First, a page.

Seizures triggered by video games, though rare, could be more common among certain players than previously thought, a new Seattle-based study indicates.
Physicians at Children's Hospital and the University of Washington analyzed 10 local cases in the past three years and 25 others reported elsewhere during a longer period. Fewer than half had had previous seizures from any cause or had relatives with seizure disorders.
"Video games are safe for the vast majority of people, but this is a phenomenon that occurs," said Dr. William Graf, director of the study. "In a community of this size, we will see these on a regular basis."
Graf said video games "do not cause normal people to develop a seizure disorder." But he said their rapidly flashing lights can turn up previously undetected disorders in children and adults.
Experts estimate 1 in 10,000 may be susceptible to seizures triggered by flashing or flickering lights.
The Children's Hospital study is believed to be the first to analyze video-game-related seizures, which have been increasingly reported in recent years. The study is reported in this month's edition of medical journal Pediatrics, released today.
Graf, a Children's neurologist and assistant professor of pediatrics at the University of Washington, said almost all of the seizures were over in four minutes or less and there is no evidence such episodes cause significant brain damage. All but two of the patients were teenagers or younger and most were boys.
Examinations of the Seattle-area patients and review of the other cases showed the patients were extremely sensitive to repetitive, high-intensity, multi-colored or white flashes; rapid changes in game scenes; line patterns and rolling or flickering images. Graf said 15 to 20 flashes per second especially seemed to set off the seizures.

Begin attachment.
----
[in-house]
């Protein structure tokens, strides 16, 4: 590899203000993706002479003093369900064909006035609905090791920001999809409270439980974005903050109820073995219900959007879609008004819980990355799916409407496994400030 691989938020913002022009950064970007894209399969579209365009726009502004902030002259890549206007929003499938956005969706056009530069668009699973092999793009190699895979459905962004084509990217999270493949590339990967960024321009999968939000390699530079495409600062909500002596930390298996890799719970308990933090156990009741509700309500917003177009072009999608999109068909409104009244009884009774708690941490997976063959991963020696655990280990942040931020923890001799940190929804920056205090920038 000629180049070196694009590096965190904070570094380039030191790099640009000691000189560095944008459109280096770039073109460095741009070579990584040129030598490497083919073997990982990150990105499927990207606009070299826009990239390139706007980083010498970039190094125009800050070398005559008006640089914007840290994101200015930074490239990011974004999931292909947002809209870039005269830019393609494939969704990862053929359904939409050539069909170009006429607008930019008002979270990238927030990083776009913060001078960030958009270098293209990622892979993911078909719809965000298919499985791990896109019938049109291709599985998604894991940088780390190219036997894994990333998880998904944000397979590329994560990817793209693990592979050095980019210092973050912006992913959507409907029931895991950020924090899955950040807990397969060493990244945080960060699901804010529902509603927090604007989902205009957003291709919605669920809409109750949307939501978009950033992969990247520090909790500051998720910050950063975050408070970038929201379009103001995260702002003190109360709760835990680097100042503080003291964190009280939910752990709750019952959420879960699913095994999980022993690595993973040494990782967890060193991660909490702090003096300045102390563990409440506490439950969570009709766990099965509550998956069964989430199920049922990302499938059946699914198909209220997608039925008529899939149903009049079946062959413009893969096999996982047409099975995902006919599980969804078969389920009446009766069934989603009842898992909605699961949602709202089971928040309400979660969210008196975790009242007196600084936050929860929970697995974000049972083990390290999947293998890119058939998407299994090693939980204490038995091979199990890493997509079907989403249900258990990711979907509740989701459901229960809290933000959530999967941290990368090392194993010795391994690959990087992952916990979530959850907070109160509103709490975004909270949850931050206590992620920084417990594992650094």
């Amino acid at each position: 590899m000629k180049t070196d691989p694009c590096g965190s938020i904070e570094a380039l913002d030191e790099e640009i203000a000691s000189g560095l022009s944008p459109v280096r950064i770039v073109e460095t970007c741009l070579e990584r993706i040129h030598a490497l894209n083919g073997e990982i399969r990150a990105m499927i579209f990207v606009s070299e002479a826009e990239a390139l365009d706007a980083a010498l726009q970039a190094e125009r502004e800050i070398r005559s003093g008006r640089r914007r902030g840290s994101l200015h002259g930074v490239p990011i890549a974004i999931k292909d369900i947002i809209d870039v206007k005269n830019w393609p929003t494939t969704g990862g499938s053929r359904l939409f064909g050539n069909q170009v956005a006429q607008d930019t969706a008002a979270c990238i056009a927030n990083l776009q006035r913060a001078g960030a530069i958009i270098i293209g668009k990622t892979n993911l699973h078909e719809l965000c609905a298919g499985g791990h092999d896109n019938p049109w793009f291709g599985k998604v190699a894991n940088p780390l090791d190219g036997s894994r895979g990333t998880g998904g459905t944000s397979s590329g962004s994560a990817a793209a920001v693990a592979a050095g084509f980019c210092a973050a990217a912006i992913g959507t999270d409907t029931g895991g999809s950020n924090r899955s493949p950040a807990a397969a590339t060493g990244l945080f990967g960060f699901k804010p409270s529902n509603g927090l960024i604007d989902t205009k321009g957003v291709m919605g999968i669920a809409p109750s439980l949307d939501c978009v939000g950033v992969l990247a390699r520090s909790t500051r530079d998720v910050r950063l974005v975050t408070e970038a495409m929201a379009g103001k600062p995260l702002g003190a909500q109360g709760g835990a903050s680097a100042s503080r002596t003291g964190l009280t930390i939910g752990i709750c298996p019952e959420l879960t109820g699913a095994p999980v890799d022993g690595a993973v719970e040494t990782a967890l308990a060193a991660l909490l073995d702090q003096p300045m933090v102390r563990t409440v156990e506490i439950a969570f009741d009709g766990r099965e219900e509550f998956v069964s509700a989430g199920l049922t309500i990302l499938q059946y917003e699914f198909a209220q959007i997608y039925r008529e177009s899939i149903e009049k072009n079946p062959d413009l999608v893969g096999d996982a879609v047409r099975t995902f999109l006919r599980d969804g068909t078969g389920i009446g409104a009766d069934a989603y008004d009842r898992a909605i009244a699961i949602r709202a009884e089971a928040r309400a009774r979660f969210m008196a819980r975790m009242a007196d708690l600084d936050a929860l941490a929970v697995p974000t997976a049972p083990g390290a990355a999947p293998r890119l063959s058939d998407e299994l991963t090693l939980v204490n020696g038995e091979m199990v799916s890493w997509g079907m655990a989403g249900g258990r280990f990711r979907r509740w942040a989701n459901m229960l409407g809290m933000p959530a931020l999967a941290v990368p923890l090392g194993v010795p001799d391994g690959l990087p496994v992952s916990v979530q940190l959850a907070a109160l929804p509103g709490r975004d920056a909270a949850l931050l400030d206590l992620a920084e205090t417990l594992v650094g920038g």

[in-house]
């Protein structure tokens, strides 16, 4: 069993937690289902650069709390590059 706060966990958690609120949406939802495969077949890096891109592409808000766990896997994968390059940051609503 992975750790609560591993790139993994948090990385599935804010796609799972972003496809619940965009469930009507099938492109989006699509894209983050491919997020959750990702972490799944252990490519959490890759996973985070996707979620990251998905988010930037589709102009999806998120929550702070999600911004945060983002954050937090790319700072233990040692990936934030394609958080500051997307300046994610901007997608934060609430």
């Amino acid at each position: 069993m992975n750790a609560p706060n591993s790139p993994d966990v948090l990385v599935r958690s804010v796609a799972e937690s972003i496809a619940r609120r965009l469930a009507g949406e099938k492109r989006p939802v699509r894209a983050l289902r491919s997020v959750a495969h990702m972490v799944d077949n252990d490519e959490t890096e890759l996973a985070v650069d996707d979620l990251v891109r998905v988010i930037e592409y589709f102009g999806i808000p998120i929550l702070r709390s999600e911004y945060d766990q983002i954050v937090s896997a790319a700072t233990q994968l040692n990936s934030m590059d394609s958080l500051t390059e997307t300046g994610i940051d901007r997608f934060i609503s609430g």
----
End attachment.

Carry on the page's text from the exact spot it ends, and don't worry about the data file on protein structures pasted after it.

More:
Fatigue was also a major factor. Graf said some of the youngsters played the games three hours a day.
Of the 35, eight of the patients had had occasional seizures unrelated to video games; four had had fever-related convulsions and two had relatives with epilepsy.
Graf said two-thirds of the video-game-related seizures involved the entire brain. Seizure symptoms included blurred vision, dizziness, headache, jerking of the hand, temporary vision loss and unconsciousness.
Graf said more study needs to be done of those who have milder symptoms such as headaches, nausea and dizziness. One 18-year-old, for example, simply became very nauseated when looking at a video screen but did not have a seizure. Brain wave tests showed he was very sensitive to light stimulation, Graf said.
Simply not playing the games stopped the seizures in most of the patients, Graf said.
He said parents of children who have not had seizures should not worry about the seizures.
"I think they should allow kids to play with moderation, probably limited to one to two hours a day," said Graf.
Nintendo of America, based in Redmond, last year was held not liable for the effects of an epileptic seizure suffered in 1988 by a Michigan woman. A similar suit is pending in Texas.
Last year, Nintendo, the world's largest video-game maker, began placing notices on its games warning epileptics they could suffer seizures from playing the games.